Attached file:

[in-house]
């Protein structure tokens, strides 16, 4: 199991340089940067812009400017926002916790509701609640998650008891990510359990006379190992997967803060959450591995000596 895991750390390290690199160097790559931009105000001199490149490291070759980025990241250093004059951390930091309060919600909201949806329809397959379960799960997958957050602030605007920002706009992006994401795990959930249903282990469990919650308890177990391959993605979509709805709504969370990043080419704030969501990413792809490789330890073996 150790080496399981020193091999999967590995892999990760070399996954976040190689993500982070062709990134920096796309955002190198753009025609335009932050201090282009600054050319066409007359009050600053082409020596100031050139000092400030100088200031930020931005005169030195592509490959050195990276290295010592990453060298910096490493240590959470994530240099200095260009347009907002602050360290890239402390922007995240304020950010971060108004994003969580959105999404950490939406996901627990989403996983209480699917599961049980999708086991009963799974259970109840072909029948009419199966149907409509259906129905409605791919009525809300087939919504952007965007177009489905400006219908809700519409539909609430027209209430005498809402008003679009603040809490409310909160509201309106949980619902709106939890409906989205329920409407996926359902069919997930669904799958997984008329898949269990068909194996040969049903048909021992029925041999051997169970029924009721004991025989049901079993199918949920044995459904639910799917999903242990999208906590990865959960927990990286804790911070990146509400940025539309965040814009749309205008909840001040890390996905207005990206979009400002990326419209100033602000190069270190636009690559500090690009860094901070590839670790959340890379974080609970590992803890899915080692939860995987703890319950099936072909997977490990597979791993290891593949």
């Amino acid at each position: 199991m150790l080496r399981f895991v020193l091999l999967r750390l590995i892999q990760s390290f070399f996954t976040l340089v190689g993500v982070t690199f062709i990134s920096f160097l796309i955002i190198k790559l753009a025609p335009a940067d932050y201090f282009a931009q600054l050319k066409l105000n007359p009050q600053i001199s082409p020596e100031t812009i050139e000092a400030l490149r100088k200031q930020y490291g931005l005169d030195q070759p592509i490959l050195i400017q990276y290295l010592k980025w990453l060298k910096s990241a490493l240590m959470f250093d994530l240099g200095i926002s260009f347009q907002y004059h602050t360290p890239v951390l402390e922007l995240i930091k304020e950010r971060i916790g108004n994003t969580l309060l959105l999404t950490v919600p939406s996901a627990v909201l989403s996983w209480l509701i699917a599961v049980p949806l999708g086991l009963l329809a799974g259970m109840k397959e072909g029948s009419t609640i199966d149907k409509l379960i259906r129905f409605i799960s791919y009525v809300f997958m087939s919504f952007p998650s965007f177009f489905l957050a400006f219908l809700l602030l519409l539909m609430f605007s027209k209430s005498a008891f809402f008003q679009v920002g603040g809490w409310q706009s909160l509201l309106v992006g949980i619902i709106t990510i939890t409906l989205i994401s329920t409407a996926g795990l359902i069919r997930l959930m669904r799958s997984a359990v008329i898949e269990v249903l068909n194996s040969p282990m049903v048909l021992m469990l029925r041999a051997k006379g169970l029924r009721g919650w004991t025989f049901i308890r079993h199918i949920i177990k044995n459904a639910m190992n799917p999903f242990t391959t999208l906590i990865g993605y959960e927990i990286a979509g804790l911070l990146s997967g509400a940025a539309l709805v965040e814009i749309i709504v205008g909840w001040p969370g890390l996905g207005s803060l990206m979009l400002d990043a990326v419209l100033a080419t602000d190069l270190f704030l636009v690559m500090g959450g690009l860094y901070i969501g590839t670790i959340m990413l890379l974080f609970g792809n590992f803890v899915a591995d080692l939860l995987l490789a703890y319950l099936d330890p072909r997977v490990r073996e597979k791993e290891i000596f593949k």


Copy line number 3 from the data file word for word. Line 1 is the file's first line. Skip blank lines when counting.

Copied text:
């Amino acid at each position: 199991m150790l080496r399981f895991v020193l091999l999967r750390l590995i892999q990760s390290f070399f996954t976040l340089v190689g993500v982070t690199f062709i990134s920096f160097l796309i955002i190198k790559l753009a025609p335009a940067d932050y201090f282009a931009q600054l050319k066409l105000n007359p009050q600053i001199s082409p020596e100031t812009i050139e000092a400030l490149r100088k200031q930020y490291g931005l005169d030195q070759p592509i490959l050195i400017q990276y290295l010592k980025w990453l060298k910096s990241a490493l240590m959470f250093d994530l240099g200095i926002s260009f347009q907002y004059h602050t360290p890239v951390l402390e922007l995240i930091k304020e950010r971060i916790g108004n994003t969580l309060l959105l999404t950490v919600p939406s996901a627990v909201l989403s996983w209480l509701i699917a599961v049980p949806l999708g086991l009963l329809a799974g259970m109840k397959e072909g029948s009419t609640i199966d149907k409509l379960i259906r129905f409605i799960s791919y009525v809300f997958m087939s919504f952007p998650s965007f177009f489905l957050a400006f219908l809700l602030l519409l539909m609430f605007s027209k209430s005498a008891f809402f008003q679009v920002g603040g809490w409310q706009s909160l509201l309106v992006g949980i619902i709106t990510i939890t409906l989205i994401s329920t409407a996926g795990l359902i069919r997930l959930m669904r799958s997984a359990v008329i898949e269990v249903l068909n194996s040969p282990m049903v048909l021992m469990l029925r041999a051997k006379g169970l029924r009721g919650w004991t025989f049901i308890r079993h199918i949920i177990k044995n459904a639910m190992n799917p999903f242990t391959t999208l906590i990865g993605y959960e927990i990286a979509g804790l911070l990146s997967g509400a940025a539309l709805v965040e814009i749309i709504v205008g909840w001040p969370g890390l996905g207005s803060l990206m979009l400002d990043a990326v419209l100033a080419t602000d190069l270190f704030l636009v690559m500090g959450g690009l860094y901070i969501g590839t670790i959340m990413l890379l974080f609970g792809n590992f803890v899915a591995d080692l939860l995987l490789a703890y319950l099936d330890p072909r997977v490990r073996e597979k791993e290891i000596f593949k």